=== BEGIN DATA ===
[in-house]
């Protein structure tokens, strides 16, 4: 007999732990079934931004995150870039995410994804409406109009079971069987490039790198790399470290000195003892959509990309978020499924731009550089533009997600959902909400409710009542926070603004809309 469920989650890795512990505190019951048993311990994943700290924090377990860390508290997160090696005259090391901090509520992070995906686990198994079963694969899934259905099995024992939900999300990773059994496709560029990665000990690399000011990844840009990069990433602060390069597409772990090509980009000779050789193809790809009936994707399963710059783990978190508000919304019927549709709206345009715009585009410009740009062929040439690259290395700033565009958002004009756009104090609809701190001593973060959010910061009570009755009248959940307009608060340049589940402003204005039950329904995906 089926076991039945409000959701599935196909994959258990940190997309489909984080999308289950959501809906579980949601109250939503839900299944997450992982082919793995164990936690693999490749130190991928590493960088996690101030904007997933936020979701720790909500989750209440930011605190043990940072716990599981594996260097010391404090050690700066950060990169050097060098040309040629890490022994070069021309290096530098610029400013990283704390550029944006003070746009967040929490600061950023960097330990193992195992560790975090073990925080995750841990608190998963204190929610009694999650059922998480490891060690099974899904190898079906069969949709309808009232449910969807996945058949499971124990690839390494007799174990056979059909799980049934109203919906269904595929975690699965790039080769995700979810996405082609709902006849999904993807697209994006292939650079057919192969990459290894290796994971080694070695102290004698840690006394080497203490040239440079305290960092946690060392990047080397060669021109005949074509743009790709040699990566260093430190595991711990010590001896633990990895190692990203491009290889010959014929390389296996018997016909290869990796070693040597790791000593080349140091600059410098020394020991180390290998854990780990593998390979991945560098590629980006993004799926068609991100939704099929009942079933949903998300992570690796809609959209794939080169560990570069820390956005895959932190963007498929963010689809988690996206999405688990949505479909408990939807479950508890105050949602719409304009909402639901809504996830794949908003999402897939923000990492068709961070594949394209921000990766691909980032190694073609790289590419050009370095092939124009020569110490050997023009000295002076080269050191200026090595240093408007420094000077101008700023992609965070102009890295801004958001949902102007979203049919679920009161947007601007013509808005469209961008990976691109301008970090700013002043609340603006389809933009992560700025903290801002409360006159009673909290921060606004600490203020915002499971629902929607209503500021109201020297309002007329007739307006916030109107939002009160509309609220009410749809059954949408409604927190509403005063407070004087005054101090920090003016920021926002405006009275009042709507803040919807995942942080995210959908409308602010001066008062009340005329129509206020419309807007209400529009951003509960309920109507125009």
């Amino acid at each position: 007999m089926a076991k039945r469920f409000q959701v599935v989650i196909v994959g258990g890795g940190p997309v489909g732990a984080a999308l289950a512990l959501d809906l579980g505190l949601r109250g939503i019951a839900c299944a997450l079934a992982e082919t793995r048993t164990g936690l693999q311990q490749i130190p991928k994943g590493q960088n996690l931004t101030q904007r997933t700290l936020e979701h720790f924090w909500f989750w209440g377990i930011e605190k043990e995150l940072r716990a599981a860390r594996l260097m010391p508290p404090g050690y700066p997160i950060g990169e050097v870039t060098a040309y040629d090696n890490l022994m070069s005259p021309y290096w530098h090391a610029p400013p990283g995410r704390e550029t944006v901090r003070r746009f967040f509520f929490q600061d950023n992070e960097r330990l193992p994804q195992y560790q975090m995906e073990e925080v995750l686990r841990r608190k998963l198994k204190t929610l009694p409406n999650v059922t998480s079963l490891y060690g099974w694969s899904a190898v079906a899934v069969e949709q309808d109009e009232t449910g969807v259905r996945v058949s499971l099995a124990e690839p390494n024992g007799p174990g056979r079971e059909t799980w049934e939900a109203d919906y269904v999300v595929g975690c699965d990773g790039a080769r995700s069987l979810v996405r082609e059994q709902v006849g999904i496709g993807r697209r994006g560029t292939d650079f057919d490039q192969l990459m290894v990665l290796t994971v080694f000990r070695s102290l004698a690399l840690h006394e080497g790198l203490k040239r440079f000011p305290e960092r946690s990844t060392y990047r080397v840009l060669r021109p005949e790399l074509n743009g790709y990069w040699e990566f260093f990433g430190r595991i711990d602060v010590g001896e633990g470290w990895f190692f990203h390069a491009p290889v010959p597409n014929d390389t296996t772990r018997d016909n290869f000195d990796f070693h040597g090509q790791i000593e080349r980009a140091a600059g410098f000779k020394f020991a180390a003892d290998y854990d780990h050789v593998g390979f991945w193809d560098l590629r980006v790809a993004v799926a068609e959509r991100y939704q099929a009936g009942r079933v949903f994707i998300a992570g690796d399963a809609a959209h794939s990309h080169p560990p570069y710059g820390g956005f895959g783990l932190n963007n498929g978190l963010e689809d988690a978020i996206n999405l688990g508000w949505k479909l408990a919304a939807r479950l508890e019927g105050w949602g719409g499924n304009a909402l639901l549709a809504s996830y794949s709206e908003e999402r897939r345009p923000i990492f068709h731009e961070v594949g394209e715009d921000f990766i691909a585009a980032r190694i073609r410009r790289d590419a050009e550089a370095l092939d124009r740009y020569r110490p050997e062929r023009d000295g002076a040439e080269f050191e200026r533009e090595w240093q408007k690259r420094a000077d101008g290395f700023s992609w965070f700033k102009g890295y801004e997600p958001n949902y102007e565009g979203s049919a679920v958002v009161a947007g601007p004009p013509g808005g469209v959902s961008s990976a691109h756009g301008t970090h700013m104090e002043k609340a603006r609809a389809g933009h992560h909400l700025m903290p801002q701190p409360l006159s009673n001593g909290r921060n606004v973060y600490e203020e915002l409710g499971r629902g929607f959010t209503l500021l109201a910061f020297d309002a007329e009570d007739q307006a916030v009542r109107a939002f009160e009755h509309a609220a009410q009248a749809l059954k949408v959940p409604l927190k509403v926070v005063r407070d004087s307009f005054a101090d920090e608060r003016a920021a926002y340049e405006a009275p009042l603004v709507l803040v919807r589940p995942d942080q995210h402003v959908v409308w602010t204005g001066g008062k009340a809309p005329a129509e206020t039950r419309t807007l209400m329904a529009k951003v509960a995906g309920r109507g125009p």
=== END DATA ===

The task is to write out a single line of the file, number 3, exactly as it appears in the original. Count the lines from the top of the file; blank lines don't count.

């Amino acid at each position: 007999m089926a076991k039945r469920f409000q959701v599935v989650i196909v994959g258990g890795g940190p997309v489909g732990a984080a999308l289950a512990l959501d809906l579980g505190l949601r109250g939503i019951a839900c299944a997450l079934a992982e082919t793995r048993t164990g936690l693999q311990q490749i130190p991928k994943g590493q960088n996690l931004t101030q904007r997933t700290l936020e979701h720790f924090w909500f989750w209440g377990i930011e605190k043990e995150l940072r716990a599981a860390r594996l260097m010391p508290p404090g050690y700066p997160i950060g990169e050097v870039t060098a040309y040629d090696n890490l022994m070069s005259p021309y290096w530098h090391a610029p400013p990283g995410r704390e550029t944006v901090r003070r746009f967040f509520f929490q600061d950023n992070e960097r330990l193992p994804q195992y560790q975090m995906e073990e925080v995750l686990r841990r608190k998963l198994k204190t929610l009694p409406n999650v059922t998480s079963l490891y060690g099974w694969s899904a190898v079906a899934v069969e949709q309808d109009e009232t449910g969807v259905r996945v058949s499971l099995a124990e690839p390494n024992g007799p174990g056979r079971e059909t799980w049934e939900a109203d919906y269904v999300v595929g975690c699965d990773g790039a080769r995700s069987l979810v996405r082609e059994q709902v006849g999904i496709g993807r697209r994006g560029t292939d650079f057919d490039q192969l990459m290894v990665l290796t994971v080694f000990r070695s102290l004698a690399l840690h006394e080497g790198l203490k040239r440079f000011p305290e960092r946690s990844t060392y990047r080397v840009l060669r021109p005949e790399l074509n743009g790709y990069w040699e990566f260093f990433g430190r595991i711990d602060v010590g001896e633990g470290w990895f190692f990203h390069a491009p290889v010959p597409n014929d390389t296996t772990r018997d016909n290869f000195d990796f070693h040597g090509q790791i000593e080349r980009a140091a600059g410098f000779k020394f020991a180390a003892d290998y854990d780990h050789v593998g390979f991945w193809d560098l590629r980006v790809a993004v799926a068609e959509r991100y939704q099929a009936g009942r079933v949903f994707i998300a992570g690796d399963a809609a959209h794939s990309h080169p560990p570069y710059g820390g956005f895959g783990l932190n963007n498929g978190l963010e689809d988690a978020i996206n999405l688990g508000w949505k479909l408990a919304a939807r479950l508890e019927g105050w949602g719409g499924n304009a909402l639901l549709a809504s996830y794949s709206e908003e999402r897939r345009p923000i990492f068709h731009e961070v594949g394209e715009d921000f990766i691909a585009a980032r190694i073609r410009r790289d590419a050009e550089a370095l092939d124009r740009y020569r110490p050997e062929r023009d000295g002076a040439e080269f050191e200026r533009e090595w240093q408007k690259r420094a000077d101008g290395f700023s992609w965070f700033k102009g890295y801004e997600p958001n949902y102007e565009g979203s049919a679920v958002v009161a947007g601007p004009p013509g808005g469209v959902s961008s990976a691109h756009g301008t970090h700013m104090e002043k609340a603006r609809a389809g933009h992560h909400l700025m903290p801002q701190p409360l006159s009673n001593g909290r921060n606004v973060y600490e203020e915002l409710g499971r629902g929607f959010t209503l500021l109201a910061f020297d309002a007329e009570d007739q307006a916030v009542r109107a939002f009160e009755h509309a609220a009410q009248a749809l059954k949408v959940p409604l927190k509403v926070v005063r407070d004087s307009f005054a101090d920090e608060r003016a920021a926002y340049e405006a009275p009042l603004v709507l803040v919807r589940p995942d942080q995210h402003v959908v409308w602010t204005g001066g008062k009340a809309p005329a129509e206020t039950r419309t807007l209400m329904a529009k951003v509960a995906g309920r109507g125009p």